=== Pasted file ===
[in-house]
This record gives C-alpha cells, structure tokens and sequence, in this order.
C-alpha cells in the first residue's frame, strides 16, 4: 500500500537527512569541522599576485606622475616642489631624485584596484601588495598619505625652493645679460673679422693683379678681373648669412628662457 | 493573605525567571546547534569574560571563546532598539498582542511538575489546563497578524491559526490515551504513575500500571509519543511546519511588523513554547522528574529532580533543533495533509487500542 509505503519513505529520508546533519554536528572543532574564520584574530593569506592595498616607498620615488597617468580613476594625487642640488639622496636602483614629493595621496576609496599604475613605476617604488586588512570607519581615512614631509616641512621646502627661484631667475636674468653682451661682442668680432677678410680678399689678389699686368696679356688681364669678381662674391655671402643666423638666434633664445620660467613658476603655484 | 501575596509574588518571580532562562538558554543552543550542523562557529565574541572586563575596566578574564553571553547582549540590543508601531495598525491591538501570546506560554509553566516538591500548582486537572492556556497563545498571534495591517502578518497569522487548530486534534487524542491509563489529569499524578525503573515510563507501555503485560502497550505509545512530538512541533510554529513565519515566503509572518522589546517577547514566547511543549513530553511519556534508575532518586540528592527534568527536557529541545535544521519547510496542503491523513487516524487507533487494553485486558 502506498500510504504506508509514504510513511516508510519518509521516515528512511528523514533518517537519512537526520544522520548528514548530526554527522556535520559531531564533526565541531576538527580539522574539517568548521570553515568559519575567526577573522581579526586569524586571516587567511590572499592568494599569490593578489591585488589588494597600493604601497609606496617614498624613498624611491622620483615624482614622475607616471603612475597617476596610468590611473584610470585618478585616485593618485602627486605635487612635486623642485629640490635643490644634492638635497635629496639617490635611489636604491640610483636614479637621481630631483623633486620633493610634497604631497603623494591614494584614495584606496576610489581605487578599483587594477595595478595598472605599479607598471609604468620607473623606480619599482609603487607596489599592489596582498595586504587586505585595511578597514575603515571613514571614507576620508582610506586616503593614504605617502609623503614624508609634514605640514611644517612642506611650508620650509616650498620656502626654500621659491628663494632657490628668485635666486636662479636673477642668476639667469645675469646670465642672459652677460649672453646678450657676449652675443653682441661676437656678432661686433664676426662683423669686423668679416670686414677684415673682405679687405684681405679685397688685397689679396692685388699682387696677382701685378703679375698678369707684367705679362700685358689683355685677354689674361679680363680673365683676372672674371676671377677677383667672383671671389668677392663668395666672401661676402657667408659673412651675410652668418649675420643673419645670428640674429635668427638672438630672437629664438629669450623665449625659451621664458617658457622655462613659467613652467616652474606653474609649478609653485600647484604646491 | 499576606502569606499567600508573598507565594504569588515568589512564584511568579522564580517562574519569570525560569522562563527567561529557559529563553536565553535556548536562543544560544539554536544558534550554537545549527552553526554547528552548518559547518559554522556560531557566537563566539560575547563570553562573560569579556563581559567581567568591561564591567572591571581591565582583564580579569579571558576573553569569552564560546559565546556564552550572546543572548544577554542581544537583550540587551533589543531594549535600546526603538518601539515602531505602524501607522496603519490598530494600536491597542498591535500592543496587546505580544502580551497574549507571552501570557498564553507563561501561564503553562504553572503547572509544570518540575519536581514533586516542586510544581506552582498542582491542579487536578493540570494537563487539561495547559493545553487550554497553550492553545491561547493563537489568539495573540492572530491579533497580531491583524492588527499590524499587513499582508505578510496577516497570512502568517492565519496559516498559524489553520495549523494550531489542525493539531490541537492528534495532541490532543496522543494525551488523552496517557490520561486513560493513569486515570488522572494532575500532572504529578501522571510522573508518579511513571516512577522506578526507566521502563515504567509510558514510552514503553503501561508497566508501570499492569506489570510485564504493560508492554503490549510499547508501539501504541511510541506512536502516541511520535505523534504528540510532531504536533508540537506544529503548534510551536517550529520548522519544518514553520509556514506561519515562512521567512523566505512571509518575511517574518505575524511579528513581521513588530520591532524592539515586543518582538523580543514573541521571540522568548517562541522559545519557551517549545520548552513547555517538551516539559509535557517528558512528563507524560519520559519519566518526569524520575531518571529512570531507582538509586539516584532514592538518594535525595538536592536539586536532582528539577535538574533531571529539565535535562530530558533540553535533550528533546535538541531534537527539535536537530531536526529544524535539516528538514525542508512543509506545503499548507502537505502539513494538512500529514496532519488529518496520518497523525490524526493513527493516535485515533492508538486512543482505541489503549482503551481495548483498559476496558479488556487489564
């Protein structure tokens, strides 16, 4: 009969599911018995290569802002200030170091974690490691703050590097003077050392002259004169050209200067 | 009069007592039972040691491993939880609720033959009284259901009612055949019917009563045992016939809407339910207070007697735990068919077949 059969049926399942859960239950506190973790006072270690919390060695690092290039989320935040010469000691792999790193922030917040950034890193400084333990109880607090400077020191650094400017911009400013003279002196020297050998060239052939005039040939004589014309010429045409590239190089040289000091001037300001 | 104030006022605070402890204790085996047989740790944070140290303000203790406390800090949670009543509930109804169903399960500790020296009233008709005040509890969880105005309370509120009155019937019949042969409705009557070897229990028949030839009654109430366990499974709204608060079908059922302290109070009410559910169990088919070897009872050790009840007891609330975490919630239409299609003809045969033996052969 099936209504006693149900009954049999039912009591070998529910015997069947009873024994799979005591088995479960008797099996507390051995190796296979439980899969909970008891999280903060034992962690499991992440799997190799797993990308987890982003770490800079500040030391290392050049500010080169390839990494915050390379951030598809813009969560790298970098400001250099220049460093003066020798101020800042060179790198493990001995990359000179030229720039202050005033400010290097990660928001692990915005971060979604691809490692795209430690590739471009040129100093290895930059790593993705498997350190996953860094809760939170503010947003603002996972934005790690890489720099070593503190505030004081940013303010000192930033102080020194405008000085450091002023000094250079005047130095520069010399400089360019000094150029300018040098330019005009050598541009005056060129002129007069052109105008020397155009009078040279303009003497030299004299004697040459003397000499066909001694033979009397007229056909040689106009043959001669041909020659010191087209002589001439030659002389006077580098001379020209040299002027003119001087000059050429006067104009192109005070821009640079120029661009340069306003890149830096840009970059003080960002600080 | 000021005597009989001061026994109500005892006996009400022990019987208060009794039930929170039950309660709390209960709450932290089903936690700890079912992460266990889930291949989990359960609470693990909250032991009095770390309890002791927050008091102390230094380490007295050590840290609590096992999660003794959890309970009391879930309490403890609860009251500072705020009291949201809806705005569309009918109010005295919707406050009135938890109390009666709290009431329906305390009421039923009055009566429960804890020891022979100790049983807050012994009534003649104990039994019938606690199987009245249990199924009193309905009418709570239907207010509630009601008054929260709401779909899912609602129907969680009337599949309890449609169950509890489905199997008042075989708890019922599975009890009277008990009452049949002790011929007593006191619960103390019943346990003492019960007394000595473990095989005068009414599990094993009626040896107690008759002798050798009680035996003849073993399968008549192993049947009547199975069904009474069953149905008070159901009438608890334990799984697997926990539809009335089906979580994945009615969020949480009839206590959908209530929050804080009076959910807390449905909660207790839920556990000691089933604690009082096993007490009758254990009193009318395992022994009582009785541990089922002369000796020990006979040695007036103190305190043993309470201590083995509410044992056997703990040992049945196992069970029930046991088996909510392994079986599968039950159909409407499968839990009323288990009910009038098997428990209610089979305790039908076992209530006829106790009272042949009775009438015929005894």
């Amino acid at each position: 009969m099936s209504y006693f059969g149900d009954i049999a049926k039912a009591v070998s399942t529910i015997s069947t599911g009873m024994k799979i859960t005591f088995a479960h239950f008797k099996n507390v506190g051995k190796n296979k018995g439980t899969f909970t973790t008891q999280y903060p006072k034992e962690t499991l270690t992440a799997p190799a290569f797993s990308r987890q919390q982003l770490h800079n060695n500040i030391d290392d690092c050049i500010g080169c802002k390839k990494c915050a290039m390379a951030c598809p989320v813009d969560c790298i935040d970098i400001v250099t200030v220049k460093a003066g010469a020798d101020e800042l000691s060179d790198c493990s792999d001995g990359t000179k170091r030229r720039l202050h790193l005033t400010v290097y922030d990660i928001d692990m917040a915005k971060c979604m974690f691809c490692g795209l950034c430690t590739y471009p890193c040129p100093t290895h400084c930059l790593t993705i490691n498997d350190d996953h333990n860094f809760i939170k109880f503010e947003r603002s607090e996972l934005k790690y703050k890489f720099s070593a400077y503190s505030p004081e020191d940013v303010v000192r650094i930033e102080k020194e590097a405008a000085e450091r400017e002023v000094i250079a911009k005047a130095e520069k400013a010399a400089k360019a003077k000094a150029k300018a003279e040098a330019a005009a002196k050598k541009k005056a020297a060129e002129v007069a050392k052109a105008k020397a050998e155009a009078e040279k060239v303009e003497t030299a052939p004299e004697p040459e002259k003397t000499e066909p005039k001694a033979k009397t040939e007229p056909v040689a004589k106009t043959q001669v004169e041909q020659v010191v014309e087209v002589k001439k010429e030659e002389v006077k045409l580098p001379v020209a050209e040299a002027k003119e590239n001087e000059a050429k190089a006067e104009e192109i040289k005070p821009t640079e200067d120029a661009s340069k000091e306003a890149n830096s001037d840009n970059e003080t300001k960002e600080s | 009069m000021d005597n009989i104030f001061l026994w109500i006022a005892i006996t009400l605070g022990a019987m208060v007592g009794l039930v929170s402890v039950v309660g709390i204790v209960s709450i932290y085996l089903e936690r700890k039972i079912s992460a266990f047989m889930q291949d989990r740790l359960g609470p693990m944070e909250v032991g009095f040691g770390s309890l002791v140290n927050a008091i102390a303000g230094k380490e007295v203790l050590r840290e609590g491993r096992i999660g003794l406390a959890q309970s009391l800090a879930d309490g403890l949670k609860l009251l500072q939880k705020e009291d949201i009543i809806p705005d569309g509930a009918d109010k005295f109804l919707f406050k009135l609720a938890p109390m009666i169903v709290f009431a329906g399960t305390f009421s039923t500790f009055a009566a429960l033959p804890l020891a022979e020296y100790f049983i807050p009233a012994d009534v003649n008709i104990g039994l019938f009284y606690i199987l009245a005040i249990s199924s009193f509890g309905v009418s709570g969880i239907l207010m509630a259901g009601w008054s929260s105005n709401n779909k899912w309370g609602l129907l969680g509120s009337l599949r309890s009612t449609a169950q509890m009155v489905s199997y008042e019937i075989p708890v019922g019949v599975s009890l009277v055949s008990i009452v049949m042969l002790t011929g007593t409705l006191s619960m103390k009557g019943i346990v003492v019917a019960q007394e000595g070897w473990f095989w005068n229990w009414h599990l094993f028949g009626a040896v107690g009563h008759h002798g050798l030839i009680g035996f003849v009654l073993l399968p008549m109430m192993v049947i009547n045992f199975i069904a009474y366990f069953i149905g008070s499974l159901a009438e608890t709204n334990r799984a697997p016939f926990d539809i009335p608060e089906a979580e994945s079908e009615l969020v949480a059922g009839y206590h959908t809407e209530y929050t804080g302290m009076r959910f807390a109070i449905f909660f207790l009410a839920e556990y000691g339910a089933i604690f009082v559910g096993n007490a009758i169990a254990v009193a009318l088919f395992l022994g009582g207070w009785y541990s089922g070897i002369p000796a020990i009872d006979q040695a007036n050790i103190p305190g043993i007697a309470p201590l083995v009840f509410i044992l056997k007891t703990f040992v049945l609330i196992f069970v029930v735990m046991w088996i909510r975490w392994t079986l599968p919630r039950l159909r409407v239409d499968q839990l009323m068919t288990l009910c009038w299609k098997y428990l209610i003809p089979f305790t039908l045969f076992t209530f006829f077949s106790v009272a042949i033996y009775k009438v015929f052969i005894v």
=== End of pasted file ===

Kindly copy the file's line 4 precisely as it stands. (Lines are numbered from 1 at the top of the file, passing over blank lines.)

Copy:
């Protein structure tokens, strides 16, 4: 009969599911018995290569802002200030170091974690490691703050590097003077050392002259004169050209200067 | 009069007592039972040691491993939880609720033959009284259901009612055949019917009563045992016939809407339910207070007697735990068919077949 059969049926399942859960239950506190973790006072270690919390060695690092290039989320935040010469000691792999790193922030917040950034890193400084333990109880607090400077020191650094400017911009400013003279002196020297050998060239052939005039040939004589014309010429045409590239190089040289000091001037300001 | 104030006022605070402890204790085996047989740790944070140290303000203790406390800090949670009543509930109804169903399960500790020296009233008709005040509890969880105005309370509120009155019937019949042969409705009557070897229990028949030839009654109430366990499974709204608060079908059922302290109070009410559910169990088919070897009872050790009840007891609330975490919630239409299609003809045969033996052969 099936209504006693149900009954049999039912009591070998529910015997069947009873024994799979005591088995479960008797099996507390051995190796296979439980899969909970008891999280903060034992962690499991992440799997190799797993990308987890982003770490800079500040030391290392050049500010080169390839990494915050390379951030598809813009969560790298970098400001250099220049460093003066020798101020800042060179790198493990001995990359000179030229720039202050005033400010290097990660928001692990915005971060979604691809490692795209430690590739471009040129100093290895930059790593993705498997350190996953860094809760939170503010947003603002996972934005790690890489720099070593503190505030004081940013303010000192930033102080020194405008000085450091002023000094250079005047130095520069010399400089360019000094150029300018040098330019005009050598541009005056060129002129007069052109105008020397155009009078040279303009003497030299004299004697040459003397000499066909001694033979009397007229056909040689106009043959001669041909020659010191087209002589001439030659002389006077580098001379020209040299002027003119001087000059050429006067104009192109005070821009640079120029661009340069306003890149830096840009970059003080960002600080 | 000021005597009989001061026994109500005892006996009400022990019987208060009794039930929170039950309660709390209960709450932290089903936690700890079912992460266990889930291949989990359960609470693990909250032991009095770390309890002791927050008091102390230094380490007295050590840290609590096992999660003794959890309970009391879930309490403890609860009251500072705020009291949201809806705005569309009918109010005295919707406050009135938890109390009666709290009431329906305390009421039923009055009566429960804890020891022979100790049983807050012994009534003649104990039994019938606690199987009245249990199924009193309905009418709570239907207010509630009601008054929260709401779909899912609602129907969680009337599949309890449609169950509890489905199997008042075989708890019922599975009890009277008990009452049949002790011929007593006191619960103390019943346990003492019960007394000595473990095989005068009414599990094993009626040896107690008759002798050798009680035996003849073993399968008549192993049947009547199975069904009474069953149905008070159901009438608890334990799984697997926990539809009335089906979580994945009615969020949480009839206590959908209530929050804080009076959910807390449905909660207790839920556990000691089933604690009082096993007490009758254990009193009318395992022994009582009785541990089922002369000796020990006979040695007036103190305190043993309470201590083995509410044992056997703990040992049945196992069970029930046991088996909510392994079986599968039950159909409407499968839990009323288990009910009038098997428990209610089979305790039908076992209530006829106790009272042949009775009438015929005894």